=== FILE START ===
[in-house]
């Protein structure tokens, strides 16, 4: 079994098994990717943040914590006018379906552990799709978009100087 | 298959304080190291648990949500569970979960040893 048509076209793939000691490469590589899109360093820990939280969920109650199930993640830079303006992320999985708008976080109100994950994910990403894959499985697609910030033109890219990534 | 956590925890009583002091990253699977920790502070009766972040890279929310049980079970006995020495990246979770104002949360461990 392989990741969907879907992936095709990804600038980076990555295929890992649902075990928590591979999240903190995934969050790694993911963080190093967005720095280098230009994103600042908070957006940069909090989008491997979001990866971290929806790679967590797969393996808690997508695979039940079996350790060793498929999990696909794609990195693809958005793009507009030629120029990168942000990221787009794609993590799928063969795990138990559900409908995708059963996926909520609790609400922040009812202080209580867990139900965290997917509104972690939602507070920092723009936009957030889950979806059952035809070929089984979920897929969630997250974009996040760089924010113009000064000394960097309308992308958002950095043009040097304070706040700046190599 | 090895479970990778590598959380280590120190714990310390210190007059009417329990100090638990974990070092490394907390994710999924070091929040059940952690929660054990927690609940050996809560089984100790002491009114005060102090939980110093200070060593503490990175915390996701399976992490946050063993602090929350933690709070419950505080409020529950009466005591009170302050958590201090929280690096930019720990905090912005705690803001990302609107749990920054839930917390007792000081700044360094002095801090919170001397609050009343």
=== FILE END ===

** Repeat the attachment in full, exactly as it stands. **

[in-house]
């Protein structure tokens, strides 16, 4: 079994098994990717943040914590006018379906552990799709978009100087 | 298959304080190291648990949500569970979960040893 048509076209793939000691490469590589899109360093820990939280969920109650199930993640830079303006992320999985708008976080109100994950994910990403894959499985697609910030033109890219990534 | 956590925890009583002091990253699977920790502070009766972040890279929310049980079970006995020495990246979770104002949360461990 392989990741969907879907992936095709990804600038980076990555295929890992649902075990928590591979999240903190995934969050790694993911963080190093967005720095280098230009994103600042908070957006940069909090989008491997979001990866971290929806790679967590797969393996808690997508695979039940079996350790060793498929999990696909794609990195693809958005793009507009030629120029990168942000990221787009794609993590799928063969795990138990559900409908995708059963996926909520609790609400922040009812202080209580867990139900965290997917509104972690939602507070920092723009936009957030889950979806059952035809070929089984979920897929969630997250974009996040760089924010113009000064000394960097309308992308958002950095043009040097304070706040700046190599 | 090895479970990778590598959380280590120190714990310390210190007059009417329990100090638990974990070092490394907390994710999924070091929040059940952690929660054990927690609940050996809560089984100790002491009114005060102090939980110093200070060593503490990175915390996701399976992490946050063993602090929350933690709070419950505080409020529950009466005591009170302050958590201090929280690096930019720990905090912005705690803001990302609107749990920054839930917390007792000081700044360094002095801090919170001397609050009343």